22 Jul Alcohol Intervention Guide
Alcohol addiction is a serious and severe condition. No one knows more than the family and friends of an alcoholic what a devastating and destructive force alcohol can be on an addict’s life. If an alcoholic is drinking so much that alcohol is consuming their entire existence: their emotional well being, their financial stability, their ability to lead a normal life, they may also become distant and defensive toward those who love them. It can be extremely difficult to convince a person that they have a problem. An addict’s entire mindset is built around procuring more of the substance they’re addicted to, so anyone or anything that comes in their way is viewed as a threat. Often, the only way to get through to an alcoholic is to stage an intervention for them.
Staging an intervention should by no means be taken lightly. When friends and family are ready to intervene with an alcoholic, they should enlist the help of a professional interventionist. An interventionist has a background in substance abuse and plenty of experience dealing with addicts. They will help devise a plan that is specific to the alcoholic, their family, and their lifestyle. Because many alcoholics may react with feelings of anger or rage when confronted about their problem, it is crucial that an interventionist is involved in the process, in order to help deal with the alcoholic’s unpredictable behavior.
Working With A Family
When an interventionist is working with a family to plan an intervention, they will help decide where is the most ideal place to hold an intervention. Ideally, it should take place when the alcoholic is sober. It should also be in a time and place where the alcoholic is most likely to take their family’s thoughts seriously. This may be at home or at the home of a parent. Ideally, it will be somewhere they feel comfortable.
Some interventions are completely unexpected by the alcoholic, particularly if there is a high risk that they may flee from friends and family who they know are concerned about their drinking. Not knowing about an intervention can, however, make an alcoholic feel even more defensive and teamed up against in some situations. Because of this, some interventionists recommend that friends and families make mention of their concern and the fact that they have spoken with an addiction counselor.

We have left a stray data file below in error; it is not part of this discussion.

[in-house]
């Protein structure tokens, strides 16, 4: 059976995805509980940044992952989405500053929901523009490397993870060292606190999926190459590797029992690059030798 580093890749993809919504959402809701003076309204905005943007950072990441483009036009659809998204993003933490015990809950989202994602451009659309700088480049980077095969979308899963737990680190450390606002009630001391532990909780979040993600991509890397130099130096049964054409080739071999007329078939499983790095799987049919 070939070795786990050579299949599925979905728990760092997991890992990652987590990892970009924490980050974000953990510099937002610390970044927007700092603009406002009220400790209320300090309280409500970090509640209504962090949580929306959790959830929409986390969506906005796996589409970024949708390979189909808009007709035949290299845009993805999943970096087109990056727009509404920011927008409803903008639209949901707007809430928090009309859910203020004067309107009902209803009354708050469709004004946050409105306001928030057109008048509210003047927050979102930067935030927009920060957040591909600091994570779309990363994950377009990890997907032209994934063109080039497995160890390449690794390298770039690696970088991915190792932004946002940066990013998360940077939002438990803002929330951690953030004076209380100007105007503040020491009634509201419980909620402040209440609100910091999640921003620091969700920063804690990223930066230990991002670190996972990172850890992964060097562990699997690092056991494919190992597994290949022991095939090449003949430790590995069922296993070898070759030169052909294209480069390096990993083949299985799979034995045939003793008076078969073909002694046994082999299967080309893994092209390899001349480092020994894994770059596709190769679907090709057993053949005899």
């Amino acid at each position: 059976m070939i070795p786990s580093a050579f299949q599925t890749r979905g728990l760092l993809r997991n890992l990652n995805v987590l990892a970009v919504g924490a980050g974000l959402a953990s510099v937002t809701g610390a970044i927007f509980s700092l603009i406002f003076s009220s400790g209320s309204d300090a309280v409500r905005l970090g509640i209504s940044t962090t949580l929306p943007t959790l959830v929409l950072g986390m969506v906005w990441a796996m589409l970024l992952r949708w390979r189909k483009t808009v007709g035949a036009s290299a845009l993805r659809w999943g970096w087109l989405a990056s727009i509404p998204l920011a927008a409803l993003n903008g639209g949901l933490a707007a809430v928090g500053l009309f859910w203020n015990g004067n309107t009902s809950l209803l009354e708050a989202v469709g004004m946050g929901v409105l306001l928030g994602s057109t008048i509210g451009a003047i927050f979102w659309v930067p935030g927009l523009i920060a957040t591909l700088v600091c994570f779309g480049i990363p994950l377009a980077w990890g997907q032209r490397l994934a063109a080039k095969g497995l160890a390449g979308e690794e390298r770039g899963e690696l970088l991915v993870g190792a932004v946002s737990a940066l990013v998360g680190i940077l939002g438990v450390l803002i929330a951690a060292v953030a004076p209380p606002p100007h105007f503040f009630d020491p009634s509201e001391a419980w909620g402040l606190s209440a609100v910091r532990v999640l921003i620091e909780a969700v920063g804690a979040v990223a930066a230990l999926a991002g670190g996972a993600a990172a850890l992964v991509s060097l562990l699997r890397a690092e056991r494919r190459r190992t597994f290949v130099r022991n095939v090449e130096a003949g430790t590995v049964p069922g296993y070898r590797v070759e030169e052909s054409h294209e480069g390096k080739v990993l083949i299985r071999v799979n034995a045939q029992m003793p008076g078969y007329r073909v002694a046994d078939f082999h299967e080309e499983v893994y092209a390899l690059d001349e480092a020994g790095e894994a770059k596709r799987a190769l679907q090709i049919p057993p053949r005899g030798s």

Convincing An Alcoholic
In almost all cases, the goal of an intervention is to convince an alcoholic they they have a problem that they need help in order to conquer. Once they admit that they have a problem, they can enter a rehab program. In rehab, an alcoholic will work with counselors and other substance abuse staff to detoxify from alcohol and build the skills they need to fight the urge to drink. There is no cure for alcohol, and an alcoholic can only expect to lead a happy, normal life once they have committed to never take another drink again. For this reason, pleas from family members to cut back or reduce the amount of alcohol they’re drinking will be ineffective. The simple reality is that an alcoholic must completely abstain from drinking.
Addiction is simply too powerful of a disease for an alcoholic and their family to fight on their own. If you know someone whose drinking has spiralled out of control, talk to other people in their life who are affected by the alcoholic’s drinking. Work with these people to formulate a plan that includes speaking with a professional interventionist as soon as possible. There is help available. By taking the right steps, you can send your loved one on their way to a productive and healthy life.